Printing an 84 x 44 inch pano was a tad challenging but it was a thrill to use the new Epson P9000 series in our lab. It was easier than I expected even though the file was gigantic. We hung it using clips and it was thrilling to see the large piece on the wall. I went to Hulls Art Supply in New Haven several time to select pastels and pencils which paralleled the color palette. Moab Entrada Rag Bright is a beautiful matte paper made from 100% cotton. The soft texture lends itself nicely to fine art printing and was a perfect surface for the pastels.
Almost immediately the reactions of our art community were thrilling. One person shared his love of flowers and immediately identified the various species. We talked about the recent Roberto Burle Marx exhibit at the NYBG, Mapplethorpe’s perfect botanical images, Compo Farms, White Plains Orchids, studying floral design and local botanical artist, Ellen Hoverkamp. Another person read my artist statement and seemed quite moved.
Mary, from our class, had already made the first mark which was so subtle that I never noticed it on my fave flower, the large green orchid – Paphiopedilum Hsinying Citron. After viewing the pano at 100% for touch up at least 10 times before printing thought I knew the piece well. Another student, Kenny, is President of the SCSU photo club and I asked him if he would allow me to document his effort. It was fun to photograph Kenny adding to the montage.
Very quickly, a few more folks contributed and the montage took on an entire new life. Peggy made a lady bug and encouraged her design students to also draw on the pano. Subtle and strong shadings were added in the perimeter. Insects, more flowers, leaves and signatures were added.
By the following week, the Photo Club left their marks and making this a collaborative work of art. Amazing and thrilling to me, knowing the original piece so weIl, is the joy of discovering how so many artists made their own choices. Someone drew a beautiful large purple flower next to the “green paph.” It looks like the flowers are walking together!
Bees, spiders, rainbows and more appeared from imagination and the pano is becoming a collaborative vision of nature. Folks seem to be having fun. This has far surpassed anything I could have envisioned and I am humbled and happy.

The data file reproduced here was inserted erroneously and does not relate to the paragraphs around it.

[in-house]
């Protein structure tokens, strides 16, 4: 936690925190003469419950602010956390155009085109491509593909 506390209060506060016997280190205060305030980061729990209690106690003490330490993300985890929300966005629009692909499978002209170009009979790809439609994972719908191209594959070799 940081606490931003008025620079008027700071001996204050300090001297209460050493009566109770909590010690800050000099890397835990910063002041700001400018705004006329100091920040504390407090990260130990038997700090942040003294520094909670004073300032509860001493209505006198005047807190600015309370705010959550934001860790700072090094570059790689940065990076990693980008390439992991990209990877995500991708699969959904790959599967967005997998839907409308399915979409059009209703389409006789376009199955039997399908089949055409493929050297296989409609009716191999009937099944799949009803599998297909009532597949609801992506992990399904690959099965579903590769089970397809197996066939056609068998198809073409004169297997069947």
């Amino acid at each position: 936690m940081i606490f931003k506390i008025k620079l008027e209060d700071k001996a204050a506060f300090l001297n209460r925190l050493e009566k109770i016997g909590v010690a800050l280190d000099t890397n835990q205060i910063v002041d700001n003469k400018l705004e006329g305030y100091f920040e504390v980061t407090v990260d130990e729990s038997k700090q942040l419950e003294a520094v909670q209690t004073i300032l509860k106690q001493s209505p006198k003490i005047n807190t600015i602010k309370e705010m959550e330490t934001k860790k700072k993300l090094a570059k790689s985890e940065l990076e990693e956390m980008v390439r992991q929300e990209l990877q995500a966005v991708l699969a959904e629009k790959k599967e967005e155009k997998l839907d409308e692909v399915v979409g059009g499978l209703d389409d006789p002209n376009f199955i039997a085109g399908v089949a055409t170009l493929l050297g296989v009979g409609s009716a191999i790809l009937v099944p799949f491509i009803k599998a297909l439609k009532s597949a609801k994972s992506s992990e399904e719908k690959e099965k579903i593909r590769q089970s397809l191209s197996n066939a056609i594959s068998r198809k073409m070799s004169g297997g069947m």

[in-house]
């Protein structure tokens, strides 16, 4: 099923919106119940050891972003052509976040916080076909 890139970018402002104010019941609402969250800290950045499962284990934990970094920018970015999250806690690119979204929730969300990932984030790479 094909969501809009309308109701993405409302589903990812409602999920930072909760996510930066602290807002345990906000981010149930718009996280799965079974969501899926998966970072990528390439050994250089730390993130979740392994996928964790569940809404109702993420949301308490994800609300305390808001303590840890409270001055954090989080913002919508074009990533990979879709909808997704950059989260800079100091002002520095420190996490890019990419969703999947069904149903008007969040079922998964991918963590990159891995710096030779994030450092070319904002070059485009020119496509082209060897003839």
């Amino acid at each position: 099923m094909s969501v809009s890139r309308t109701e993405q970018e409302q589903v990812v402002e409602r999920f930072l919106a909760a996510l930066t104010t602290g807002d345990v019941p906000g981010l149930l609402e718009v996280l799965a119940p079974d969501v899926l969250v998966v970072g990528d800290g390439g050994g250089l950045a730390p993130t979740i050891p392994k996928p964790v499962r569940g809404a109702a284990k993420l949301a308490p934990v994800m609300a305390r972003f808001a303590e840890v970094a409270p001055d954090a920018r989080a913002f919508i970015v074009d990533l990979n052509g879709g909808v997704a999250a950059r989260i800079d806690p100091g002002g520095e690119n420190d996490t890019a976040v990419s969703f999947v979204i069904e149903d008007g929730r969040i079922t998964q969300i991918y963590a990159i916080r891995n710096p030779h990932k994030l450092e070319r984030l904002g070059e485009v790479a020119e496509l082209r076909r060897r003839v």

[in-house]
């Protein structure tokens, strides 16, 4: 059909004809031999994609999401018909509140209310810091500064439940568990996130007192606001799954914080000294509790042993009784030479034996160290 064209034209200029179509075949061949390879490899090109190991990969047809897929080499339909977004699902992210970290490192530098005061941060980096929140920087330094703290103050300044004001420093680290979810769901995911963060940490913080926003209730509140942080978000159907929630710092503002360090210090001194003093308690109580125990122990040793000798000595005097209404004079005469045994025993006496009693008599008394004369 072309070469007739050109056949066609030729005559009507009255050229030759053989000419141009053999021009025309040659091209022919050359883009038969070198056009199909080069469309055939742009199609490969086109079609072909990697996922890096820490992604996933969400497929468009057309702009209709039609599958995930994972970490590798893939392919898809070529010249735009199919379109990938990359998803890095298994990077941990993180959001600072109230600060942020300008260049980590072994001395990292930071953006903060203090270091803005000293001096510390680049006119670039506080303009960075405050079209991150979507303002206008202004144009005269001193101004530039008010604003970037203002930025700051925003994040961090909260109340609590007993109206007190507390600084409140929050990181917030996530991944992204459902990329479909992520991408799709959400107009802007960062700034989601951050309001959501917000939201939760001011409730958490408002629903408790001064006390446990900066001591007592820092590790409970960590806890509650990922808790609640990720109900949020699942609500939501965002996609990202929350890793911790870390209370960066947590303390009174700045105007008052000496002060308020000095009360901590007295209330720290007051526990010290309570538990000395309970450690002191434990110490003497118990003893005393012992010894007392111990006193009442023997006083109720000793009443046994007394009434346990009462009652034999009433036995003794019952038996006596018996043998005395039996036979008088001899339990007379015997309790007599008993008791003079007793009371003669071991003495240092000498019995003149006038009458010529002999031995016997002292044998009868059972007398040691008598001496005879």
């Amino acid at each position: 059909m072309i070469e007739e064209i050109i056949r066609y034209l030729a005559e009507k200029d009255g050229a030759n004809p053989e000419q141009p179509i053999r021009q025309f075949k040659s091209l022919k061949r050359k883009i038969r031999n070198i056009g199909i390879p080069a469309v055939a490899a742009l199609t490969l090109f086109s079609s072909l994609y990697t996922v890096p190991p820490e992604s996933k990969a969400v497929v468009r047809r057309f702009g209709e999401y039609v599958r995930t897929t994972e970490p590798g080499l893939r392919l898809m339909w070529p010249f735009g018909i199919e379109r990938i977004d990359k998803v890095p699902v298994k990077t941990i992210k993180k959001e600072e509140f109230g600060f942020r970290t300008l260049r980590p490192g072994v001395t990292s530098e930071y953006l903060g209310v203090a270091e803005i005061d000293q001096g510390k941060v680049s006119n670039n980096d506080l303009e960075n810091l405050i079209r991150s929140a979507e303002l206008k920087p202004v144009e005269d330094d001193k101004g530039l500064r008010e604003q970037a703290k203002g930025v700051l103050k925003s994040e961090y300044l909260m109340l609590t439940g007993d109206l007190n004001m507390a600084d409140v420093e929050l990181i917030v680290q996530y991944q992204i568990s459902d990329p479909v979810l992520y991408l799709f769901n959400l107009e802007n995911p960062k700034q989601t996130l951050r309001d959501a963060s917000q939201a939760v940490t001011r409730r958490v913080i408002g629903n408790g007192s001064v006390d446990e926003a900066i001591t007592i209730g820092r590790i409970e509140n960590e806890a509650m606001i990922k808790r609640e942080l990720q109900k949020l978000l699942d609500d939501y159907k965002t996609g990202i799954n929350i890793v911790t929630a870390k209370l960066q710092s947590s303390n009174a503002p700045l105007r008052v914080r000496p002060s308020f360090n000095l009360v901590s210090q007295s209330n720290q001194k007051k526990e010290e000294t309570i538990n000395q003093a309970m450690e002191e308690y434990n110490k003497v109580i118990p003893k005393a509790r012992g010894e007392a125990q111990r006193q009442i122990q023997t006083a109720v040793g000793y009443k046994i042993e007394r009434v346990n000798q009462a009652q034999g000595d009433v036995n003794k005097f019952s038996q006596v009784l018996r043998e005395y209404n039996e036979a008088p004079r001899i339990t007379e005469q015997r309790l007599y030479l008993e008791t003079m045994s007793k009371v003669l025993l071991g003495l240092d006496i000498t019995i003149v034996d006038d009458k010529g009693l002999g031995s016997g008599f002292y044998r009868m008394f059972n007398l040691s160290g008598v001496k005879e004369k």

I showed the Pano to my husband Steve, who is the kindest and most supportive person in the world. He succinctly sums it up: “ you are totally immersed in the world of flowers”.
My wide angle photograph does not do the work in progress justice…and it’s fun to see it up close…so please stop by to see our exhibit, Natural Spaces.
mine is Japanese and we are very fortunate in Connecticut to have several, wonderful Japanese restaurants close-by. It was fun to photograph and design the menu for MOMO in Orange, CT. Jasmine & Jeffrey asked me to incorporate images into their menu redesign (ten pages). MOMO means peach in Japanese and the white characters are literal.
For the past few years, I have been concentrating on Marketing & Design for several clients in the food service industry.
By providing comprehensive marketing support across all channels for Lighthouse Rum Cakes and Gelato Giuliana, as well as other clients, I have developed a broad range of experience and skills, not limited to award-winning graphic design and photography.
These efforts are supported by continued study in Business Administration and front/back end marketing communications protocols. My business and design philosophy provides unconditional support and availability.
I have also developed marketing communications for educational & clients in the retail and service industries. It is particularly gratifying to have won several design and photography awards.
Below are several more examples of my work in various sectors:
Because I manage social media for several clients, personally, I never, ever post, comment or share anything controversial which could potentially conflict with my client’s philosophy. After careful deliberation, I decided that most visitors to this post would be here to see my range and ability to take risks for a client w/their permission. So here u have it – the real designer inside takes a stand.
I was asked to use type only for this design to illustrate Open Type and it is, perhaps, my all-time favorite piece.
This university brochure design is very stylized – yet quite simple with references to grids & vectors.